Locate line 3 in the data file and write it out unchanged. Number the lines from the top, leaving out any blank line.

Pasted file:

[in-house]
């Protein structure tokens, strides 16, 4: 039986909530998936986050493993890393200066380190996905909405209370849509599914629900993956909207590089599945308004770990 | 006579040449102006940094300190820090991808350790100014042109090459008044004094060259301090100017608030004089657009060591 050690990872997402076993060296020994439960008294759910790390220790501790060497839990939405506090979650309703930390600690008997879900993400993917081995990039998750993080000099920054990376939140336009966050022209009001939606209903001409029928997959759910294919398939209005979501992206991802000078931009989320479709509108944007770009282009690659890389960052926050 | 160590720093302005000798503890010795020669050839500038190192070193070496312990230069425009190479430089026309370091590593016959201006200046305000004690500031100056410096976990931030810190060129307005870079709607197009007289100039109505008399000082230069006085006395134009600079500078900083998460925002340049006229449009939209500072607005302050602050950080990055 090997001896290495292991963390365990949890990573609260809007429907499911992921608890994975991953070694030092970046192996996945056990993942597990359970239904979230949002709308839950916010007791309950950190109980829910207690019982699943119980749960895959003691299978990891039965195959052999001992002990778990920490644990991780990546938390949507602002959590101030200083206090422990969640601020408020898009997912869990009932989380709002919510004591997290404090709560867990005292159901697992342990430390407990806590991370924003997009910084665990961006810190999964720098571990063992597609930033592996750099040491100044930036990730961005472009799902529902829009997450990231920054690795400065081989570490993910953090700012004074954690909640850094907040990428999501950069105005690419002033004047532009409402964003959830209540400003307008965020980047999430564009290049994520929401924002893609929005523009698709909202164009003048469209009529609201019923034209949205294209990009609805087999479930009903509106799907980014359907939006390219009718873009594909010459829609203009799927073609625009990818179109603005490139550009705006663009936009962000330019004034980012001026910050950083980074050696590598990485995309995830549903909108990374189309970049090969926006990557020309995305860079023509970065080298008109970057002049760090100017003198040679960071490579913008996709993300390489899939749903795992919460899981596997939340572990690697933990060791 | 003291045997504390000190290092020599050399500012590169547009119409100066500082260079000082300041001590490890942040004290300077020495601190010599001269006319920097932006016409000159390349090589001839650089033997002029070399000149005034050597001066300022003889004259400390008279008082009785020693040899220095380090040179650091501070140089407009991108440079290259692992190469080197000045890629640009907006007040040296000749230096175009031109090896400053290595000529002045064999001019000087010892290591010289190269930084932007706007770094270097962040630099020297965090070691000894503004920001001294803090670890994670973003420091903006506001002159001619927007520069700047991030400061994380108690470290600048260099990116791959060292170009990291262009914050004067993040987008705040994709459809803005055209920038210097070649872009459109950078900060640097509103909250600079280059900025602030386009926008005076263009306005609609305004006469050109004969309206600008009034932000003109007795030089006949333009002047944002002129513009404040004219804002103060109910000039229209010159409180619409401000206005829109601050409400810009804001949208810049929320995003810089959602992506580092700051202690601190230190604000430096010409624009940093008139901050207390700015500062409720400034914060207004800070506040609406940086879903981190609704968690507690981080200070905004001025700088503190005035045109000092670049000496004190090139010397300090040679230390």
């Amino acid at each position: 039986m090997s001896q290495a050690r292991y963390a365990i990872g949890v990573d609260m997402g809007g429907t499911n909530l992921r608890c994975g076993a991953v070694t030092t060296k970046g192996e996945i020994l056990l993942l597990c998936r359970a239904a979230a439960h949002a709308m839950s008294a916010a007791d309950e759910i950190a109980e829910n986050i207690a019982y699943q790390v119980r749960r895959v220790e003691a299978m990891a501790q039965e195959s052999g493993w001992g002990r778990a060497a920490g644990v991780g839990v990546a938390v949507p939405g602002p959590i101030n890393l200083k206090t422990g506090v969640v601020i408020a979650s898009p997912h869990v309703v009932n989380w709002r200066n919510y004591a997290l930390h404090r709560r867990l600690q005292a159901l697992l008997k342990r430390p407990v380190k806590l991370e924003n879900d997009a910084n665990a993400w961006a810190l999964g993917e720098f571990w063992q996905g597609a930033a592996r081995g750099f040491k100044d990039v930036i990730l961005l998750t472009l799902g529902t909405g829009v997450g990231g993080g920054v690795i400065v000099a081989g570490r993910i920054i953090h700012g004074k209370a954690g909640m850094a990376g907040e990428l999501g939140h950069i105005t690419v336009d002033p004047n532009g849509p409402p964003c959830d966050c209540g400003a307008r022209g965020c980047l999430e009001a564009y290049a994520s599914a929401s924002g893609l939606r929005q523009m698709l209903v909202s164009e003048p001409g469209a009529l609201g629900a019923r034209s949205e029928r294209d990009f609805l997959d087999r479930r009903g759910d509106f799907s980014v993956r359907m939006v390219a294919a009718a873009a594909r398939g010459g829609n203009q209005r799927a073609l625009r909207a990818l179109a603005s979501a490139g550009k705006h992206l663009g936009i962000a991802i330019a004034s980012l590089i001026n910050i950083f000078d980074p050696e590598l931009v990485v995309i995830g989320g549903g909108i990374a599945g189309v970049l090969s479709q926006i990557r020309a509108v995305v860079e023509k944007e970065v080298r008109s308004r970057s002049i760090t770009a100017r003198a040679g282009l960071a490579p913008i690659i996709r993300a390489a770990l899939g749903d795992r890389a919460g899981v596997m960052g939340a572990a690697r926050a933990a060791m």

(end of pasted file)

């Amino acid at each position: 039986m090997s001896q290495a050690r292991y963390a365990i990872g949890v990573d609260m997402g809007g429907t499911n909530l992921r608890c994975g076993a991953v070694t030092t060296k970046g192996e996945i020994l056990l993942l597990c998936r359970a239904a979230a439960h949002a709308m839950s008294a916010a007791d309950e759910i950190a109980e829910n986050i207690a019982y699943q790390v119980r749960r895959v220790e003691a299978m990891a501790q039965e195959s052999g493993w001992g002990r778990a060497a920490g644990v991780g839990v990546a938390v949507p939405g602002p959590i101030n890393l200083k206090t422990g506090v969640v601020i408020a979650s898009p997912h869990v309703v009932n989380w709002r200066n919510y004591a997290l930390h404090r709560r867990l600690q005292a159901l697992l008997k342990r430390p407990v380190k806590l991370e924003n879900d997009a910084n665990a993400w961006a810190l999964g993917e720098f571990w063992q996905g597609a930033a592996r081995g750099f040491k100044d990039v930036i990730l961005l998750t472009l799902g529902t909405g829009v997450g990231g993080g920054v690795i400065v000099a081989g570490r993910i920054i953090h700012g004074k209370a954690g909640m850094a990376g907040e990428l999501g939140h950069i105005t690419v336009d002033p004047n532009g849509p409402p964003c959830d966050c209540g400003a307008r022209g965020c980047l999430e009001a564009y290049a994520s599914a929401s924002g893609l939606r929005q523009m698709l209903v909202s164009e003048p001409g469209a009529l609201g629900a019923r034209s949205e029928r294209d990009f609805l997959d087999r479930r009903g759910d509106f799907s980014v993956r359907m939006v390219a294919a009718a873009a594909r398939g010459g829609n203009q209005r799927a073609l625009r909207a990818l179109a603005s979501a490139g550009k705006h992206l663009g936009i962000a991802i330019a004034s980012l590089i001026n910050i950083f000078d980074p050696e590598l931009v990485v995309i995830g989320g549903g909108i990374a599945g189309v970049l090969s479709q926006i990557r020309a509108v995305v860079e023509k944007e970065v080298r008109s308004r970057s002049i760090t770009a100017r003198a040679g282009l960071a490579p913008i690659i996709r993300a390489a770990l899939g749903d795992r890389a919460g899981v596997m960052g939340a572990a690697r926050a933990a060791m």